The first smelly particles are touching the rotating blade…

And there’s plenty more where that came from.

This year, Social Security and Medicare are paying out more to their beneficiaries than they are collecting from FICA. The long-predicted shortfall has begun. It’s not off in some hazy future anymore, it’s starting right now.

Present value figures for the total shortfall over time are estimated between $40 trillion (yes, that’s “trillion” with a “T”) and $72 trillion. That’s 40-72 trillion over and above what what the law is already set to take from productive workers over the next few decades that’s been promised to current and future retirees.

Remember how Bush’s deficits were going to destroy the economy, according to some people? Better hope to God they’re wrong, because that’s chicken feed compared to this, although the extra spending it represents doesn’t exactly help matters.

(And Bush’s drug benefit program, which is characterized as “inadequate” by our friends on the left, contributes to the problem to the tune of $8 trillion to $12 trillion)

It would be nice if those “Rock the Vote” guys would point to these figures, especially the ones that mention a 32 percent FICA rate (over and above income taxes, which will have to be raised at some point to cover present non-Social Security and non-Medicare spending), and explain that their elders can take this kind of money from the younger generations because they vote in such huge numbers, and because younger people don’t. That should boost turnout among the intended victims more than lame attempts to use celebrities and rocks stars to paint voting as “cool”, whatever that means.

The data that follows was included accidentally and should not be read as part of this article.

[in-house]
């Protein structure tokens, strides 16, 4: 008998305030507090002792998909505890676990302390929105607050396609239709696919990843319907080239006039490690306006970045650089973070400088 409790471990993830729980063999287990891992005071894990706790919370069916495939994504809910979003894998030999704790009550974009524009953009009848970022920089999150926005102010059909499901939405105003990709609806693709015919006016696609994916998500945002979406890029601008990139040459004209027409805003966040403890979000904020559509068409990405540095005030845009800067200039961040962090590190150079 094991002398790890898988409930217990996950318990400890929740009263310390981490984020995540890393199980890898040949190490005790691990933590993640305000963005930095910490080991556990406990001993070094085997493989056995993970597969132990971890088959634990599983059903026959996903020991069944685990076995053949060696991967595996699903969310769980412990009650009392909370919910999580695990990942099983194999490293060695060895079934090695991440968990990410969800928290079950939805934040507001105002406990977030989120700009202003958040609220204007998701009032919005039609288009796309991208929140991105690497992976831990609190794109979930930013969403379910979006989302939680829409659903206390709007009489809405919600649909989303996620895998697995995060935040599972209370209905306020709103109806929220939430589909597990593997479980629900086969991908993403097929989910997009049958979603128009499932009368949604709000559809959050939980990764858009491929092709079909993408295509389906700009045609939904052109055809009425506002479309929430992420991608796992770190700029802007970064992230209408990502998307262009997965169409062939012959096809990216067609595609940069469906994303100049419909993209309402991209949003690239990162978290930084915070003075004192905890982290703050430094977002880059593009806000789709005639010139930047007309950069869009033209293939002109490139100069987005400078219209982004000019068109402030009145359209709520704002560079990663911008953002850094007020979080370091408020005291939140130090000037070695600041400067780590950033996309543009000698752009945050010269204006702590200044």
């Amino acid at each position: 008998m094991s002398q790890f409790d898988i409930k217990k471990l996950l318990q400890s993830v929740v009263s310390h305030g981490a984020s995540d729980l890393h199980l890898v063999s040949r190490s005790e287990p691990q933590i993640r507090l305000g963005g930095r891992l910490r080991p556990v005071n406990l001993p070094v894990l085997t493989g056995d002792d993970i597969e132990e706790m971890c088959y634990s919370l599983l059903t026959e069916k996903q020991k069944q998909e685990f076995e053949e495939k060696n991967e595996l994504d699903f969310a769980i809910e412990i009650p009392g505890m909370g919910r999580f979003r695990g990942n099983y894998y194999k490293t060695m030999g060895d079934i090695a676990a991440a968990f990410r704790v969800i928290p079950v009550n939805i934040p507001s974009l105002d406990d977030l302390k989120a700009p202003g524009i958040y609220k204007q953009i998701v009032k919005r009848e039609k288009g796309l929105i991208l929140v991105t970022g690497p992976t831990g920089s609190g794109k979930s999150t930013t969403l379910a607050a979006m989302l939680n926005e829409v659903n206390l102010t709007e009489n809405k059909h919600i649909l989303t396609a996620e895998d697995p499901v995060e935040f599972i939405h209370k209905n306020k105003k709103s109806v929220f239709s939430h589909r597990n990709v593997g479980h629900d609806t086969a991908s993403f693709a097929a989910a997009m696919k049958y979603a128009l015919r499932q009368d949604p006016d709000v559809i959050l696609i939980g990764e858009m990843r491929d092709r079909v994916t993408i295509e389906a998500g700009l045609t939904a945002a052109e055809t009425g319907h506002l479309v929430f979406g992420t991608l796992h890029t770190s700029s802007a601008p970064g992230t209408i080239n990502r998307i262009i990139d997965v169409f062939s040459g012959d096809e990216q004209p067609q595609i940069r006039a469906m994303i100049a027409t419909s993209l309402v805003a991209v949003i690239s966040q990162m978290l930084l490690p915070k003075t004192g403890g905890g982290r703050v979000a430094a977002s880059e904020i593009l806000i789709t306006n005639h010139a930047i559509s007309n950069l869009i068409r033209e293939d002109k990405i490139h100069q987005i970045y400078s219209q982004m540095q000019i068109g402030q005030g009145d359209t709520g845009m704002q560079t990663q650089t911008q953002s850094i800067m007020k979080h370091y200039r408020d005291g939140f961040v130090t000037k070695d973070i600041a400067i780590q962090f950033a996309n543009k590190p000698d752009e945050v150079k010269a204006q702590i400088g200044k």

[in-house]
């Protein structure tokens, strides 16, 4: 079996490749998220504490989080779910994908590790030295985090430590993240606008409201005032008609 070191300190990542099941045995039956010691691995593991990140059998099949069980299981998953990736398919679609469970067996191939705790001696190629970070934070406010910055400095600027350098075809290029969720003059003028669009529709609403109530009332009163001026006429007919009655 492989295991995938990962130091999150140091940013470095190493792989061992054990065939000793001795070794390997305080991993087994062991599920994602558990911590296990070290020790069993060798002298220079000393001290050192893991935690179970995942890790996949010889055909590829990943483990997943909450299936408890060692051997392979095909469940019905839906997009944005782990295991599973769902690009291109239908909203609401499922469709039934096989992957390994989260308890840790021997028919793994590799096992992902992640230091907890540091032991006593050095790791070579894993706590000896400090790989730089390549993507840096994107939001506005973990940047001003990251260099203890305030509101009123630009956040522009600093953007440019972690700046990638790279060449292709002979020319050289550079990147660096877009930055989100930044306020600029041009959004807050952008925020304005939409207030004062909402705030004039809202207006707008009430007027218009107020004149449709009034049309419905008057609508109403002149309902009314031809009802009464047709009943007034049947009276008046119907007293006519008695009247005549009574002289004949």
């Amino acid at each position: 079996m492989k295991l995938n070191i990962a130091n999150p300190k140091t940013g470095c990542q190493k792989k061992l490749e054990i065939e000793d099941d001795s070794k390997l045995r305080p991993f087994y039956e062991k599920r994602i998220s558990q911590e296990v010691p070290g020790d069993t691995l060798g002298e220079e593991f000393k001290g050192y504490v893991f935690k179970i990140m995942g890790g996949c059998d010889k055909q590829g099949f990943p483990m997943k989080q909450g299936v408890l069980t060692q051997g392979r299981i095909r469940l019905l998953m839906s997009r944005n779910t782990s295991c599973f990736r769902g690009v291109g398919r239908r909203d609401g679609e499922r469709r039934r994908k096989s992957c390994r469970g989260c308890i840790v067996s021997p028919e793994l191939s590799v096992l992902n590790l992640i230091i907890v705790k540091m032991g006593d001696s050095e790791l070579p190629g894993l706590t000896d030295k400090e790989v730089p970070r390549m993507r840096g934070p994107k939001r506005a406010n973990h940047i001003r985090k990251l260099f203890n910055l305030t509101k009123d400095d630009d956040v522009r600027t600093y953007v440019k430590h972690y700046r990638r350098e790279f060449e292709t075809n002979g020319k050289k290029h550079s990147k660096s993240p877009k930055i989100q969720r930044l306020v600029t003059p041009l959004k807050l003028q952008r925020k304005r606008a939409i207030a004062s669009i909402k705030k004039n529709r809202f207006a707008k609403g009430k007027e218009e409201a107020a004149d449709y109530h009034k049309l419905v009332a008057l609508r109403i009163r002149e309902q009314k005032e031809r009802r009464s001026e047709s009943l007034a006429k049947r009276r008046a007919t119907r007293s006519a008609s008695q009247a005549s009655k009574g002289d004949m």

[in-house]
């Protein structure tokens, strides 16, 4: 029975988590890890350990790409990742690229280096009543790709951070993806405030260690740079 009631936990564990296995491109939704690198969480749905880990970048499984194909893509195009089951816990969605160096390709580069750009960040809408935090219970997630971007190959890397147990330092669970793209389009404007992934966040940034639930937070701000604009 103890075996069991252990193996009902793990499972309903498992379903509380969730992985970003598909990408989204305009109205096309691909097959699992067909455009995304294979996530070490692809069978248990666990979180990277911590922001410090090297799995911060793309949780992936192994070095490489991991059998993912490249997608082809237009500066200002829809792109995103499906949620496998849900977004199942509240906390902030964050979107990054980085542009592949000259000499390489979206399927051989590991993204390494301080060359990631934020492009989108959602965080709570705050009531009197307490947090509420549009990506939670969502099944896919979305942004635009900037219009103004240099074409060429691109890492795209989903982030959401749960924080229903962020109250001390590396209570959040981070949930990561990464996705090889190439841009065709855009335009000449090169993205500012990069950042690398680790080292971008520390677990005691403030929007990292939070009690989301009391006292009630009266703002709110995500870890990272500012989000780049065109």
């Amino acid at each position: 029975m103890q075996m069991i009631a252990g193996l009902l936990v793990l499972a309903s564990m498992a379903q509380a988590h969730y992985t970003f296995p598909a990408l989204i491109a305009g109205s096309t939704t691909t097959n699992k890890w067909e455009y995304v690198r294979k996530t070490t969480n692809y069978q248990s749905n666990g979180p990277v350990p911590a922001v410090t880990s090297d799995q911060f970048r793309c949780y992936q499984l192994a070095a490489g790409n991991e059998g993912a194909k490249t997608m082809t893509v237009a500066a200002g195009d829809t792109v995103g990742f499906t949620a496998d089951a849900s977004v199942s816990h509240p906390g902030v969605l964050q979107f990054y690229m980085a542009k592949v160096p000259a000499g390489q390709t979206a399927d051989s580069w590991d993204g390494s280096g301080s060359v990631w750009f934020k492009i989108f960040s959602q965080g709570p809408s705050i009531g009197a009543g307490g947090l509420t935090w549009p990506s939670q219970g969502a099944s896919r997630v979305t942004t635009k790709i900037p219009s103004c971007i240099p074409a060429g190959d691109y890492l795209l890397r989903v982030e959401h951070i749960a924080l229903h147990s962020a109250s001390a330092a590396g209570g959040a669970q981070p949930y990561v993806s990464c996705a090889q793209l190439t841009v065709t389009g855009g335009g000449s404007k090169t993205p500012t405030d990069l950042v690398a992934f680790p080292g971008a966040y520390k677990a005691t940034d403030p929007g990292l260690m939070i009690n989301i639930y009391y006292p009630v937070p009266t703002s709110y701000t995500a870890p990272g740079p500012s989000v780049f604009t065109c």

(Thanks to 101-280 for that second link, and for the first).

6 thoughts on “The first smelly particles are touching the rotating blade…”

  1. One hates to contemplate it, but isn’t the classic answer of governments to these economic problems (Ken has examined in this post and his previous post) an inflation of the currency?

  2. Watertreat,

    Inflating the currency just functions like a hidden tax. It is probably a more destructive form of taxation but doesn’t really solve the problem.

    Inflation lets you reduce debt but it won’t help offset social welfare spending as many countries proved in the 70’s.

  3. I believe Social Security and Medicare already have built in cost-of-living / inflation adjustors.

    Ahhh, good ol’ google, behold: The COLA. There are limits to it though, so if inflation is high enough it will get pegged. But those limits really only kick in if Social Security funding is fubared anyway.

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